In our passage today, Jacob is still manipulating, but this time he does it with gifts. He thinks if he gives his brother enough gifts then Esau will forgive him and not be angry any longer. He sent the gifts on ahead with servants to soften Esau’s heart. Nevertheless, Jacob remained fearful for his very life. What would Esau say, what would he do? When Jacob left many years before, his brother was so angry he could kill him. Would this still be the case?
Since Jacob left his brother, God had been working on his heart and Jacob had become a broken man. Now, right before Jacob is to meet up with Esau, an angel wrestles with him. Jacob was used to getting his way and while the angel told Jacob to let him go, Jacob refused unless the angel would bless him. The angel did bless him, but not before knocking his hip out of joint thus causing Jacob (now known as Israel) to walk with a limp.
Brokenness is a wonderful and painful state, but the perfect place for fathers. God pursued Jacob on several occasions, just as God has pursued you. Like you, Jacob didn’t always have God’s interest in mind. Nevertheless, God knew Jacob needed a revelation of his own depravity and ultimate dependency on Father God. While Jacob may have been known as the deceiver, in our reading today, he has an encounter with God and is given a new name and a limp. No father can truly be an effective dad unless he has had a name change and is broken. Before I came to Christ I was a sinner with the potential of being a very bitter person. Once I came to know the Lord I was renamed and God calls me a saint. Sure I sin just like you, but now my identity as a child of God is a saint. In addition to a new identity I walk with a limp because, like Jacob I have walked through times of brokenness. We will never reach our potential as a father unless we are broken. What are we broken from? Pride, great reputation, being liked by everyone, looking nice, owning a nice home, driving a nice car etc., are all areas where God desires to break us. So am I saying we shouldn’t desire a nice car or want to be liked by everyone? No, but when these issues come before our devotion and love of God, we need to be broken.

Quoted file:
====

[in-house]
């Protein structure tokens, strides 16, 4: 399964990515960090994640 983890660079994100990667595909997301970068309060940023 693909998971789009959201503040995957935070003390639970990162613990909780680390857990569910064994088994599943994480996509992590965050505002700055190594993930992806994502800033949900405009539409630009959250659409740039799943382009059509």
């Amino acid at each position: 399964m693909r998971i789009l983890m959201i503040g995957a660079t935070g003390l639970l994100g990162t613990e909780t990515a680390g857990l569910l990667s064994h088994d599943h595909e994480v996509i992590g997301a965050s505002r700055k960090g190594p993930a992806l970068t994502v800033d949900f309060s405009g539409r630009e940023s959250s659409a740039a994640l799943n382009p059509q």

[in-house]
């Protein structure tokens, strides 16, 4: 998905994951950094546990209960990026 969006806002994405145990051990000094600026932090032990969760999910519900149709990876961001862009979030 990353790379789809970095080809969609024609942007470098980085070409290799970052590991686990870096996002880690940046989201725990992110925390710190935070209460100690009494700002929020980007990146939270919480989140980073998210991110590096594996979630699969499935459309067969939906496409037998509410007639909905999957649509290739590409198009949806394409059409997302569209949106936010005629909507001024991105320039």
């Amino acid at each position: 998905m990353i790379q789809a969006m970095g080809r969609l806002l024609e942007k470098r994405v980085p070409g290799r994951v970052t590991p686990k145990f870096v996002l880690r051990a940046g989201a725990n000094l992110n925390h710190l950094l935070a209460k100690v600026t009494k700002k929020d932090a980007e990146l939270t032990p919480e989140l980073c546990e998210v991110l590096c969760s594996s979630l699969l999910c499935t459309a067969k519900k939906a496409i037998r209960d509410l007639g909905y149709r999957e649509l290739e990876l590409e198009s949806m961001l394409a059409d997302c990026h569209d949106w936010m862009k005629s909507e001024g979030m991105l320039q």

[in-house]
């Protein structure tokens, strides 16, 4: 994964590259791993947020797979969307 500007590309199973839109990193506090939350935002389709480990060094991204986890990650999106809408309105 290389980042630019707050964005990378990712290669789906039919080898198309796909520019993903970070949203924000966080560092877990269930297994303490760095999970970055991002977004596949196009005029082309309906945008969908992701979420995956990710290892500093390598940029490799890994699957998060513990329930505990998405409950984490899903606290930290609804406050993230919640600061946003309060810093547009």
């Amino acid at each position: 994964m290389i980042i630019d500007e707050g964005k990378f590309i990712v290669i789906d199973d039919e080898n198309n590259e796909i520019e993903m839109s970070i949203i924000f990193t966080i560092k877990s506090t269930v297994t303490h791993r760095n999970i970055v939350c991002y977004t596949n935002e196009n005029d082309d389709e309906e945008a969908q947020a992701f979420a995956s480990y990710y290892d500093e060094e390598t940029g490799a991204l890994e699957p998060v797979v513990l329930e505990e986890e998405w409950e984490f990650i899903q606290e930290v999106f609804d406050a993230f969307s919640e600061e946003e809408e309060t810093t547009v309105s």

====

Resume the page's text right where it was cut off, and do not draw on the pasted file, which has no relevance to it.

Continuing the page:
I work with pastors and one of the most challenging areas of pastoring is measuring success. Most pastors measure success by the size of the church they lead. In our modern-day world of “mega churches” many pastors think they are failures because they lead a small church. Ideally, pastors should measure their success by the effectiveness of the church to make disciples. When pastors realize it’s not size but discipleship that matters, it’s usually due to being broken. When a pastor is broken, he regains a deep abiding love for God and stops comparing himself with the pastor down the road.
Dad, realize your number one priority is to know God. To know God is to enjoy him and desire to lay everything else down that stands in the way of loving God. Jacob walked with a limp and we should as well. The limp indicates that we are broken. Pride causes us to resist God and his love for us. Don’t compare yourself with other dads, seek the Lord and be broken to his purposes. When you walk in brokenness you will be the father your children need.